Theresa May wants to leave single market, protect rights of EU nationals post-Brexit
The British Prime Minister used the address in London to finally outline concrete proposals on what the Government will seek to achieve during the lengthy negotiation process to extricate itself from Europe.
May said that the UK would definitely be leaving the single market, telling the audience: “This agreement should allow for the freest possible trade in goods and services between Britain and the EU's member states.
“It should give British companies the maximum freedom to trade with and operate within European markets, and let European businesses do the same in Britain.
I can hardly believe that the PM is now using the phrases and words that I've been mocked for using for years. Real progress.— Nigel Farage (@Nigel_Farage) January 17, 2017
She said, citing the need for clarity, that her plans “cannot mean membership of the single market.”
May pledged to ensure the final say on any deal would belong to the House of Lord’s Peer’s and The House of Common’s MPs.
"When it comes to Parliament, there is one ... way in which I would like to provide certainty. I can confirm today that the government will put the final deal that is agreed between the UK and the EU to a vote in both Houses of Parliament before it comes into force,” she said.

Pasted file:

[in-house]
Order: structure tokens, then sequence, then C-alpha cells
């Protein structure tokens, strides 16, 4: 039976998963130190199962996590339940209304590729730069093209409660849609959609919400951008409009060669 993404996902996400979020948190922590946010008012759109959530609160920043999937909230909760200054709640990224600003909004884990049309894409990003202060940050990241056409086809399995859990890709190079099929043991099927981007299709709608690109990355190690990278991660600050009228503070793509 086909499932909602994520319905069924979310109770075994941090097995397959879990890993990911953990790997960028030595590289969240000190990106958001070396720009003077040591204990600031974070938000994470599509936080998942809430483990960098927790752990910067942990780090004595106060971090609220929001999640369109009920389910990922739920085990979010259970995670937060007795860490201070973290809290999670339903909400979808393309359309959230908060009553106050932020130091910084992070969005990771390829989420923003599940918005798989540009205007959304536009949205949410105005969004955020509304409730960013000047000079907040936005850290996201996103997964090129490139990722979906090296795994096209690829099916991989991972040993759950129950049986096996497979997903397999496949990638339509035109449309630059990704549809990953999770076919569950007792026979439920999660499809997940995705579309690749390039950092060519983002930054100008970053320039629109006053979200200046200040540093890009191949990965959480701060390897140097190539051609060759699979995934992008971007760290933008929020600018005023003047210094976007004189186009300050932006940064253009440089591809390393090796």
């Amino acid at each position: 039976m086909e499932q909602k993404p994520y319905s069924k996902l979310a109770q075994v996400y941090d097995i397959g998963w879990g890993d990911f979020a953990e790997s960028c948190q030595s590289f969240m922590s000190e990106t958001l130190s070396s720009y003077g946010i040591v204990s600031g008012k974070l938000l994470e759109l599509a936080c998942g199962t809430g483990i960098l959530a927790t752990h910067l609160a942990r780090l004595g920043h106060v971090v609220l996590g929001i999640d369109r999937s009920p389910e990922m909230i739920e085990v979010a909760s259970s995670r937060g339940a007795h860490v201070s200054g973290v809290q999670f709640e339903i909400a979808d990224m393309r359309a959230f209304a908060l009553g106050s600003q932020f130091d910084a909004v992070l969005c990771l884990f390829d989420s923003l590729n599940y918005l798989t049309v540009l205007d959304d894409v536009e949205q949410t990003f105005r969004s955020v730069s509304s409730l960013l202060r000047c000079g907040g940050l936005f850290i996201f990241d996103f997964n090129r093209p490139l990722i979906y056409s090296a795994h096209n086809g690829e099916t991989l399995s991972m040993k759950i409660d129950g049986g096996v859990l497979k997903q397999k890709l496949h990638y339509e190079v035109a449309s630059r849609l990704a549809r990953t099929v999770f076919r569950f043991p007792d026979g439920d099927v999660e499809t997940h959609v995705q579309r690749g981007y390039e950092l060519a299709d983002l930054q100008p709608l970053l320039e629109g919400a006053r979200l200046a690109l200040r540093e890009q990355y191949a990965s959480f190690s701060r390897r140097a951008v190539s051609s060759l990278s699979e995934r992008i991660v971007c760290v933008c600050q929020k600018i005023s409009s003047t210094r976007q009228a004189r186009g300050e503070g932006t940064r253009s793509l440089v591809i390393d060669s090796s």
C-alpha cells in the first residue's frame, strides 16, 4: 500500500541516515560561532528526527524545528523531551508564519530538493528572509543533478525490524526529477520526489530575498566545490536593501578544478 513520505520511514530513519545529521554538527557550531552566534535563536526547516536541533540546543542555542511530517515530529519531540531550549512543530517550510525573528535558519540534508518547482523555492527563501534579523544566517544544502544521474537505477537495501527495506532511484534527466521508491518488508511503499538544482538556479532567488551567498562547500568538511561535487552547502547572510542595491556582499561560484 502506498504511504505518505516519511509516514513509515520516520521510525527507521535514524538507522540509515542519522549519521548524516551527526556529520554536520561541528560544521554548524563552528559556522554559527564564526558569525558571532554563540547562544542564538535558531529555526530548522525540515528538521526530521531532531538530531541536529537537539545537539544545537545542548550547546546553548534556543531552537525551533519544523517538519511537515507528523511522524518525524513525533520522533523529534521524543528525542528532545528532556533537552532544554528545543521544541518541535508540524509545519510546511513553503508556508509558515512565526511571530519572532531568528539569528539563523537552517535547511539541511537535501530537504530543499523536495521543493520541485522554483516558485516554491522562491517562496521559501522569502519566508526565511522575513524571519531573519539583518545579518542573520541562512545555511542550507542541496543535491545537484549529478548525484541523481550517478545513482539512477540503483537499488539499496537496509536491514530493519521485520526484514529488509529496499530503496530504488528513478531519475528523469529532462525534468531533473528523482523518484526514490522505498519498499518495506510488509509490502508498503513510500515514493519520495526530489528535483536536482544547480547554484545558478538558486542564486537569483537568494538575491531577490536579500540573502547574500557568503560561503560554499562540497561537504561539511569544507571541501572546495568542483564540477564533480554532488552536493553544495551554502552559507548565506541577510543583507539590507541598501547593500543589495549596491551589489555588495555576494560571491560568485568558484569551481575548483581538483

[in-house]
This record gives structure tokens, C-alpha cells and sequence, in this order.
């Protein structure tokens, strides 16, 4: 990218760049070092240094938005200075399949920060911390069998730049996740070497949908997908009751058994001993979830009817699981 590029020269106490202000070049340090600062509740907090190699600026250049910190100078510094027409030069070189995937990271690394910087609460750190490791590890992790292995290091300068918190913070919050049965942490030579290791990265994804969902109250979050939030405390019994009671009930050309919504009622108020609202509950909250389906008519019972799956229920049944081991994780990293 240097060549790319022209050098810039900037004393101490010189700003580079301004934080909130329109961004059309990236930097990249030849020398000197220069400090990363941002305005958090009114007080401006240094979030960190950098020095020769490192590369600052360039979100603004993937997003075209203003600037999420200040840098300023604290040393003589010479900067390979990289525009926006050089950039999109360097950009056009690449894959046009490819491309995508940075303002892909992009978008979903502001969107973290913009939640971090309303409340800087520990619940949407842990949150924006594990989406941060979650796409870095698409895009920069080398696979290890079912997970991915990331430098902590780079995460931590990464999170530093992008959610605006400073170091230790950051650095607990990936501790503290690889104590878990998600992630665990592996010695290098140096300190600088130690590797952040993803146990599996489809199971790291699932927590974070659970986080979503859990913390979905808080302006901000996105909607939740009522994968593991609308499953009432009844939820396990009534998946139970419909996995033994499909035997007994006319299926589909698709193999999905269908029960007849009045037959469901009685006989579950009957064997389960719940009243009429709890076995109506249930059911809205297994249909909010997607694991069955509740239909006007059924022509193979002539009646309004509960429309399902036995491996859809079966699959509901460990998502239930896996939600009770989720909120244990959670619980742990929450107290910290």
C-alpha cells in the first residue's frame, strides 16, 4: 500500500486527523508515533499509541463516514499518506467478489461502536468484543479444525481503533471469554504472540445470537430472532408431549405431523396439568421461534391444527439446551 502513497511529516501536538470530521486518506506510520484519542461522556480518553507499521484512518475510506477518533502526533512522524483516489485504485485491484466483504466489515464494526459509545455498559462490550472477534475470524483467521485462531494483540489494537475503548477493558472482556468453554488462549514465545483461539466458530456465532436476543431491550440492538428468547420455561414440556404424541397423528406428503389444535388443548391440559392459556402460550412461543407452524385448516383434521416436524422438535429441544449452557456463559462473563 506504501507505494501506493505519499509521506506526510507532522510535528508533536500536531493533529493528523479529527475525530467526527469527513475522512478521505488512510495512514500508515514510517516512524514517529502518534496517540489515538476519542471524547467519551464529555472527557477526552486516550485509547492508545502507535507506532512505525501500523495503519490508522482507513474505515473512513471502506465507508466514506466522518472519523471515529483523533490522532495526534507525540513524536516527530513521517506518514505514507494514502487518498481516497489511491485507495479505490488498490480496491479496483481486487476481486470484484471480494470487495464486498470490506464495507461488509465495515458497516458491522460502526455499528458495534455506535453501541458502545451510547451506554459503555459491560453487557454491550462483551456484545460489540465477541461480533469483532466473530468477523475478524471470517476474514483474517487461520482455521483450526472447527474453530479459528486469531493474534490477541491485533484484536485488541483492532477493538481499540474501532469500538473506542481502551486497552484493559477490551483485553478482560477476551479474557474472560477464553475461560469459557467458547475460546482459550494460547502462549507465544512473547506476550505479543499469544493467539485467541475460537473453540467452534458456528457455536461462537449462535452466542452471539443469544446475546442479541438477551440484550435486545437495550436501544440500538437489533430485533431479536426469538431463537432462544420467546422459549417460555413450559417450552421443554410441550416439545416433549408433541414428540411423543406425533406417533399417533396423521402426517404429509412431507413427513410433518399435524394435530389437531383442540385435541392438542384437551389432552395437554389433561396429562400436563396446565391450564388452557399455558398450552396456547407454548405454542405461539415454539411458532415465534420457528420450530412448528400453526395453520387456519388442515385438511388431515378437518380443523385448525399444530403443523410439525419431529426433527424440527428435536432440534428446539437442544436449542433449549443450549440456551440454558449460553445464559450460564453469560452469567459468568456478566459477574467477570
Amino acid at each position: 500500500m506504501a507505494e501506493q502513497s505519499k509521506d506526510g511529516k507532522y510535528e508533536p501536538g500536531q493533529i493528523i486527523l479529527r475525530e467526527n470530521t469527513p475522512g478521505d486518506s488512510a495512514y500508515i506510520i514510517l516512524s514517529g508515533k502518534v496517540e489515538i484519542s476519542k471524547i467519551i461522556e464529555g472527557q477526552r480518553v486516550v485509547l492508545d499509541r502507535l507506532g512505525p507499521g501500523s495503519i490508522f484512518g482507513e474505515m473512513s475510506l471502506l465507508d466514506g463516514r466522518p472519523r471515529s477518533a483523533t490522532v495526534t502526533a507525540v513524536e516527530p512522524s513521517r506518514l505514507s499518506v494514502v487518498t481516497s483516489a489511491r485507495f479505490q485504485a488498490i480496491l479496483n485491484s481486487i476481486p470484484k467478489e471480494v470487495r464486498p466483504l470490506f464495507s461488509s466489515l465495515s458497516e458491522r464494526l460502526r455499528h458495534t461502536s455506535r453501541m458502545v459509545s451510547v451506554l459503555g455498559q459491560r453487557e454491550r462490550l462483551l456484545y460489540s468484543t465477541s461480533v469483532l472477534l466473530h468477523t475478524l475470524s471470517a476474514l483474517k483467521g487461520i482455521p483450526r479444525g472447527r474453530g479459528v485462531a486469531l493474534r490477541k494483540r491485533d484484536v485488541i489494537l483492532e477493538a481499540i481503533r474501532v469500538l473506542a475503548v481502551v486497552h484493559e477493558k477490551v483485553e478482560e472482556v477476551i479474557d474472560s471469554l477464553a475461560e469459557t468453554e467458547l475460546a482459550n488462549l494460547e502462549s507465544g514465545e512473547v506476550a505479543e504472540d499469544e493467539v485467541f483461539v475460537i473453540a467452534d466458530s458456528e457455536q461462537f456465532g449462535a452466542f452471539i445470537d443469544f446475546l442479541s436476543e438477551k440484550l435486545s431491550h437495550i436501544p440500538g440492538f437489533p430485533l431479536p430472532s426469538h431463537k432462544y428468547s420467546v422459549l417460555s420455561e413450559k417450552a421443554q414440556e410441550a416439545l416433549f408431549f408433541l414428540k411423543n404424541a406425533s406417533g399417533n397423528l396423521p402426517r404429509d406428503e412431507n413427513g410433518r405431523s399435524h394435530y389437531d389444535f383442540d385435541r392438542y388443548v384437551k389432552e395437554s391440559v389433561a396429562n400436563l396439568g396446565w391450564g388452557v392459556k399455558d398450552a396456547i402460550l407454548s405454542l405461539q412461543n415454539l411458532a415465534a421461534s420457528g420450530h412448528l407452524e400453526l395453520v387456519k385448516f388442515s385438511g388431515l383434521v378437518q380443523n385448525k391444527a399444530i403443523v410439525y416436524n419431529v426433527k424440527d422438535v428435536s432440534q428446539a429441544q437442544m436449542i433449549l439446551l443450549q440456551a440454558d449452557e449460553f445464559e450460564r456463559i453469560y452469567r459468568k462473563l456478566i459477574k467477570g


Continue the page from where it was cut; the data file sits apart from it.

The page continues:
The Prime Minister insisted she had no “preconceived position” on membership of the customs union which rules on trade but that she does “want us to have a customs agreement with the EU, whether that means we must reach a completely new customs agreement, become an associate member of the customs union in some way or remain a signatory to some elements of it.”
The UK gives £9 billion per year to the union. Some commentators suggest the contribution could be a strong card for Britain, as the EU would lament losing the money.
It's a full English Brexit...— Lord Ashcroft (@LordAshcroft) January 17, 2017
While Davis appears keen to continue payments of some kind after Brexit, Foreign Secretary Boris Johnson is opposed.
Transition came up in the speech. May expressed her wish to adopt a transitional arrangement which would avoid an abrupt exit.
The Cabinet does not oppose transition arrangements, but there is disagreement on its extent and speed.
May insisted that EU citizens would still be welcome but that Brexit mean UK “control of the number of people who come to Britain from Europe…”
She also said she wished to “guarantee the rights of EU citizens who are already living in Britain and the rights of the British nationals in other member states as early as we can.”
May is determined to disentangle the UK from the European Courts of Justice (ECJ). However, a post-Brexit trade settlement would require an agreed forum for legal arbitration.
It is suggested that even if this forum is not the ECJ, it will function like the ECJ. That said, May pledged the UK will withdraw entirely from the ECJ. Her Cabinet is thought to support full withdrawal.